The Lionfish, an invader on the Atlantic northwest coast

  • 04/02/2014
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The Lionfish, an invader on the Atlantic northwest coast

We all love how it looks, but the Lionfish has become an unwanted guest in the Western Atlantic, Caribbean, and Gulf of Mexico, due to invasive introduction.

The Pterois or lionfish is a marine fish originally from the Indo Pacific Ocean. Pterois is classified into several species, and is typically seen in aquariums, due to its unique beauty. Stunningly ornate with colorful body and tentacles, it is also known for its venomous spines. Though very rarely deadly for humans, lionfish venom can inflict severe pain and sickness, including nausea and vomiting.

North Atlantic Invasion

Two species of Pterois, have established themselves very successfully on the east Coast of the United States and Caribbean. It is believed they were first introduced in Florida during the mid eighties, possibly by dissatisfied aquarium owners. Apparently only a handful of them could have sufficed to inbred for a while and spread across the Atlantic coastline. Thirty years later, populations of lionfish continue to increase in booms of up to 700% on occasions.

Because of the invasive population growth, efforts are underway to control the plague. Although it is unlikely that the lionfish will ever be eradicated from the north west-Atlantic coastal line, it is essential to periodically reduce the population densities.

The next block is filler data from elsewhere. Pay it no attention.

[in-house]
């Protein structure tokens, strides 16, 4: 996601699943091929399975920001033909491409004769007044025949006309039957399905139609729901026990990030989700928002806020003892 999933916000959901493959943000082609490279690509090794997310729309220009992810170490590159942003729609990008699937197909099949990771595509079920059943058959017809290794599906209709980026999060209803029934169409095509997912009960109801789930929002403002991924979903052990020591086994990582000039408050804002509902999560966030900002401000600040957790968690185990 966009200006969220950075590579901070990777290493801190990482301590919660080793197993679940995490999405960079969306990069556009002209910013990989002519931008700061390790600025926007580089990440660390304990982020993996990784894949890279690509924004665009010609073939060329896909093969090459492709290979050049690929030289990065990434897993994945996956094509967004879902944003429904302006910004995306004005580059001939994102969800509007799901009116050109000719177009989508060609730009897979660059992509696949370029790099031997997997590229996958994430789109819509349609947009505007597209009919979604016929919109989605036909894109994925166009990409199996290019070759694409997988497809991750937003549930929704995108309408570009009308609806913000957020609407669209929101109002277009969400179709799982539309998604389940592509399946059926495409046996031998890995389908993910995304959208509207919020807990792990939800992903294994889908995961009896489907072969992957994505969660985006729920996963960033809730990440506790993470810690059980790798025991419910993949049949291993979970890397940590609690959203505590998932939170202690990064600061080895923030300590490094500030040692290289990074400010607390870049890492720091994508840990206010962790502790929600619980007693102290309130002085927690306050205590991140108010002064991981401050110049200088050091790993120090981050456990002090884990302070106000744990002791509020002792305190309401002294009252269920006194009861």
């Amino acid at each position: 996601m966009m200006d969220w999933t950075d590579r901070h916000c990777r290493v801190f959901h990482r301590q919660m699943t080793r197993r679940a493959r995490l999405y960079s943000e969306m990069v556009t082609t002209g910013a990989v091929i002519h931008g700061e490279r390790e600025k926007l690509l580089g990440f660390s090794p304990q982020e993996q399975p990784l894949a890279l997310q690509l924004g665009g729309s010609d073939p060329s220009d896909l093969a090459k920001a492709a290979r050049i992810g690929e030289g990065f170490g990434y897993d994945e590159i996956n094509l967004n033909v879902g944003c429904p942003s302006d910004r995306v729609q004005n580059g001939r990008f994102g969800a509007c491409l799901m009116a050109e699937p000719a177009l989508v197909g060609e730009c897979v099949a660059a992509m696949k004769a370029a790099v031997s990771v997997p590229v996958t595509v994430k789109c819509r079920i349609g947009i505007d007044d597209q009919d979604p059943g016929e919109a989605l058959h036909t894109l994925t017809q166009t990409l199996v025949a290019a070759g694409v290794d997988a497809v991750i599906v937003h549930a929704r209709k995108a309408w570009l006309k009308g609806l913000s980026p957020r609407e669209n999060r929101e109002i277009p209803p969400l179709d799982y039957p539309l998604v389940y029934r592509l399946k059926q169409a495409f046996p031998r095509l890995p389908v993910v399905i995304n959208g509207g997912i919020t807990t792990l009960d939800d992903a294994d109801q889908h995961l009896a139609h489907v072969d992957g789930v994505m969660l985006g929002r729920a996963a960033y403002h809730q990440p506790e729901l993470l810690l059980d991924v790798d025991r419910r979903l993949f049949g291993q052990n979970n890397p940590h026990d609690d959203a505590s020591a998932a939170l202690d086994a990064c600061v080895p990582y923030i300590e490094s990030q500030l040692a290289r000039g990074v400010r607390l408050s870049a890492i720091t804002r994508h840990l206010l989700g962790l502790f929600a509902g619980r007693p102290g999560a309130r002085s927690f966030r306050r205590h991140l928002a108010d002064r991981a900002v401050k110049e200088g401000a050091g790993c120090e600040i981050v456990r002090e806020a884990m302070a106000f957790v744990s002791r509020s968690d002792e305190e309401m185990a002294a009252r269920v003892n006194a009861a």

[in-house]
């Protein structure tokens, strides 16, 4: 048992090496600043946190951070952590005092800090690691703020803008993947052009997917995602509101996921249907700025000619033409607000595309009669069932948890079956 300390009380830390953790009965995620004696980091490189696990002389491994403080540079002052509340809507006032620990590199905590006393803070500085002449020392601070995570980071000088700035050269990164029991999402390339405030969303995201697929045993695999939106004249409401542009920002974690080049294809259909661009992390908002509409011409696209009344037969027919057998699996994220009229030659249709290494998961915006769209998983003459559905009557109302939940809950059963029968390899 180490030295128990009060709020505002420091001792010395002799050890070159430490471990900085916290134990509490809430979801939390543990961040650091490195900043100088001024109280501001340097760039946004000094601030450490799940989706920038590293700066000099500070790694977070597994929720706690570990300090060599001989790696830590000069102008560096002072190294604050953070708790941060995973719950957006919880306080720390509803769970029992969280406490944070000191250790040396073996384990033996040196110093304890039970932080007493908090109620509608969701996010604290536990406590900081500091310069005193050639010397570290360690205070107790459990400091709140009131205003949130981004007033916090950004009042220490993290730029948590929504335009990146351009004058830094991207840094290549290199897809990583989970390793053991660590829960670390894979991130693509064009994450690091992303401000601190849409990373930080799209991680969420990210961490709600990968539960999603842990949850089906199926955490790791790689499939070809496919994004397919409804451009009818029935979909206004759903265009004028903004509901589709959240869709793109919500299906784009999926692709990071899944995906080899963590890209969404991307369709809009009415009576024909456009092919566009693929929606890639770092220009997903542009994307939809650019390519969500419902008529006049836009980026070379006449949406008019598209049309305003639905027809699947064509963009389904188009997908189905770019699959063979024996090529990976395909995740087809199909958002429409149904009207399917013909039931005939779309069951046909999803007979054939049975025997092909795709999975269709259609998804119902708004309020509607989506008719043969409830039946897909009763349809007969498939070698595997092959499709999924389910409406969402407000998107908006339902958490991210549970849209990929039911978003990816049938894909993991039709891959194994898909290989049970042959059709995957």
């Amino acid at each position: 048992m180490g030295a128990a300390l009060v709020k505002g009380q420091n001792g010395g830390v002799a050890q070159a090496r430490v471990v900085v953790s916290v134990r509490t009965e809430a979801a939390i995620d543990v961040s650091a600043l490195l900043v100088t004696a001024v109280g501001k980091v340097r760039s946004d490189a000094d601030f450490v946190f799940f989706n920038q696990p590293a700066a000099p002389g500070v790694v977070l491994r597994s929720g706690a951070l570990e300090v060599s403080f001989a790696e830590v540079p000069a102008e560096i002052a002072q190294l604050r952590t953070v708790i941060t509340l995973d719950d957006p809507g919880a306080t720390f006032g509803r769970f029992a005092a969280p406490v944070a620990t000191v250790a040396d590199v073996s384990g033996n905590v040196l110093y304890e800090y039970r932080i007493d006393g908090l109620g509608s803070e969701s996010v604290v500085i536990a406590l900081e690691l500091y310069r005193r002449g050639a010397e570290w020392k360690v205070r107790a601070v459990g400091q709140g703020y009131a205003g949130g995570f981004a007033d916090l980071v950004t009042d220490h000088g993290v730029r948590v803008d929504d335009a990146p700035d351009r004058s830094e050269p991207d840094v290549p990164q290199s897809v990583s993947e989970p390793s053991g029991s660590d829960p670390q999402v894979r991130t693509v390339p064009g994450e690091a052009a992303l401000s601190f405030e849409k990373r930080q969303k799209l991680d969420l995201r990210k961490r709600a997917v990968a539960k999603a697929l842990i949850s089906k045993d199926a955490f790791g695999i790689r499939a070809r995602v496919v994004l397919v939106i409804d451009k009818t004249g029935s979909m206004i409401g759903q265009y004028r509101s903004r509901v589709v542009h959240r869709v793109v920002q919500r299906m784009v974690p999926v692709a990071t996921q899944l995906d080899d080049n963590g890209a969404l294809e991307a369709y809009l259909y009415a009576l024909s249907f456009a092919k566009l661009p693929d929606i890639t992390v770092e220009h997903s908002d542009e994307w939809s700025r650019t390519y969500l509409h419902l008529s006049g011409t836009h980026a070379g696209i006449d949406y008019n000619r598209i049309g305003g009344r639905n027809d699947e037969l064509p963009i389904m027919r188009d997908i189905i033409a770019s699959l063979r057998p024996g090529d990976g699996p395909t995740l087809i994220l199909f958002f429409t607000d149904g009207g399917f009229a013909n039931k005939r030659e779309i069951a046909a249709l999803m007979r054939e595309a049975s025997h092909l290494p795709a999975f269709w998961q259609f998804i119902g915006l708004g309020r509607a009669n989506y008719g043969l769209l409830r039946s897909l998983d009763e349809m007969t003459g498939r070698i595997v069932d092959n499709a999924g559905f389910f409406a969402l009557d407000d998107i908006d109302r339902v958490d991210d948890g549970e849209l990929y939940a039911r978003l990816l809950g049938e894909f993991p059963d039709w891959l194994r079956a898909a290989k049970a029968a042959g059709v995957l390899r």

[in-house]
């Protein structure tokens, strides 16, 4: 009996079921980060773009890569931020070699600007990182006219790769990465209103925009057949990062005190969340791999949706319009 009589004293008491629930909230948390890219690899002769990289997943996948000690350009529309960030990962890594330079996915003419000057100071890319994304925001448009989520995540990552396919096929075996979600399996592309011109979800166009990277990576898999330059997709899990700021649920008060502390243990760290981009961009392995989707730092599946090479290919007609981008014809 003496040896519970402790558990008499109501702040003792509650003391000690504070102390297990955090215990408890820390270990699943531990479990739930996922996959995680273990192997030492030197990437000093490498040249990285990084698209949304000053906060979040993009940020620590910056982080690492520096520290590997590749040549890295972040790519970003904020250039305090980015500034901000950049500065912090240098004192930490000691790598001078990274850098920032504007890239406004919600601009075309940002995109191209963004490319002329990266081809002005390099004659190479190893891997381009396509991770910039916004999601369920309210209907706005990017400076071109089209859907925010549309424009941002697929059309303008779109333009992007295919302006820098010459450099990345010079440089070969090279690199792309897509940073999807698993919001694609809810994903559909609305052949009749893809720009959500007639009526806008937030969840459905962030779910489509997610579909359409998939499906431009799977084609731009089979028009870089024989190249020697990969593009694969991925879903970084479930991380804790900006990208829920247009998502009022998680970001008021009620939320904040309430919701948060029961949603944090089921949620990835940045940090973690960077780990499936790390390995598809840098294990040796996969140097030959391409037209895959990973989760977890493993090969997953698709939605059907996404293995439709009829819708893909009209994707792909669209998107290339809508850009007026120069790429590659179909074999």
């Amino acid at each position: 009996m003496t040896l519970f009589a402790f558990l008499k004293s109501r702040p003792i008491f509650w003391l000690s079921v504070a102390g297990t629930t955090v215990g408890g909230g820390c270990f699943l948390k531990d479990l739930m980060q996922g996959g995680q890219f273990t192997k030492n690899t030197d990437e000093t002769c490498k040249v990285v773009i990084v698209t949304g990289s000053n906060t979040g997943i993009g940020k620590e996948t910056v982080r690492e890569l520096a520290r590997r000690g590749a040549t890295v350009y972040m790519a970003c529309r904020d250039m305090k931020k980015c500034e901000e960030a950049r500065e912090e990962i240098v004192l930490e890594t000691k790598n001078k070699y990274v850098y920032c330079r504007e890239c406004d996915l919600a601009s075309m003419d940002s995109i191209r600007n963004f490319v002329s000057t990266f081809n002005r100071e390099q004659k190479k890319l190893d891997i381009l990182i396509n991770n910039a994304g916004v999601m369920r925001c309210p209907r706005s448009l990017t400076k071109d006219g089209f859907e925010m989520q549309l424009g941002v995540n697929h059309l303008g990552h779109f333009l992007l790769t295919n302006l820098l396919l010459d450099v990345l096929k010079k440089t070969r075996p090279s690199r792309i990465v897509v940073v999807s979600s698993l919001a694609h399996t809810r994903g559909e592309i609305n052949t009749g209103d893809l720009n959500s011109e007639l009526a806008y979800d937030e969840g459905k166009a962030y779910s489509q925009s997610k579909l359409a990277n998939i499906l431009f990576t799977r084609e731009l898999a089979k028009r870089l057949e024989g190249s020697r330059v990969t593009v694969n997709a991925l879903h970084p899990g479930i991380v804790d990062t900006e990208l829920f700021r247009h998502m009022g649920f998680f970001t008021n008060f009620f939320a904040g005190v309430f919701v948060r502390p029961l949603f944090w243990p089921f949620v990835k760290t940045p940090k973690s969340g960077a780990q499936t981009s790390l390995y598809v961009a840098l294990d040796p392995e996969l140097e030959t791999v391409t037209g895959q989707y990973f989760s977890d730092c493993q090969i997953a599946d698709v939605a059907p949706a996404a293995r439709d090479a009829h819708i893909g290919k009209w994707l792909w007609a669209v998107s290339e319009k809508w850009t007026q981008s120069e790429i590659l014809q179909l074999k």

Many conservation groups organize hunting expeditions for lionfish, including the Environment Education Foundation that recently hosted its third ‘lionfish derby’, offering a $3,000 prize for dive teams catching the highest number. Dive masters in Mexico and Honduras regularly spear Lionfish during dives, and a diver in Belize holds the staggering record of hunting 54 on one dive.

Long-term effects of invasion

Unfortunately, the long-term effects of the invasion are negative. Studies show that lionfish could be decreasing Atlantic reef diversity by up to 80%. Because lionfish are predators, they display aggressive tendencies, forcing native species to move, directly affecting food web relationships.

What can you do to help?

Here is what you can do: eat it! If you live or visit the areas we mentioned above, you can eat lionfish.  There is no risk of envenomation once you carefully dispose of the spines. And they are delicious! 

Comments

leocost

I've ever eaten lionfish, but I believe you that it is a delicious fish! I agree that it's a necessity to make local population sensitive to this problem. I also read an article that explained the possible future role for the Groupers!! Watch this space...

genrichs

Although eating lionfish might be an option (it is a delicious fish) you have to be very skilled to clean the fish, and only few people can do it. Also you get little meat. At Little Cayman, every wendesday, the dive masters and instructors from the resorts join efforts to spear fishing lionfish around the reef. Not only the population has decreased dramatically, but also it's been observed that Nassau Groupers are beginning to haunt them, which is quite good news.

pkarp24_pk24

Eating lionfish is one way to beat'em. However, for control efforts to be sustainable fishers need to be provided with an adequate economic return to offset the highhigher cost of catching lionfish (need to use spears or hand nets) in comparison to other seafood species. One approach to increasing return is promotion of lionfish spines and tails for jewlery and other decorative items. Its already happening in Belize and elsewhere: http://raxacollective.wordpress.com/2013/09/14/citizen-science

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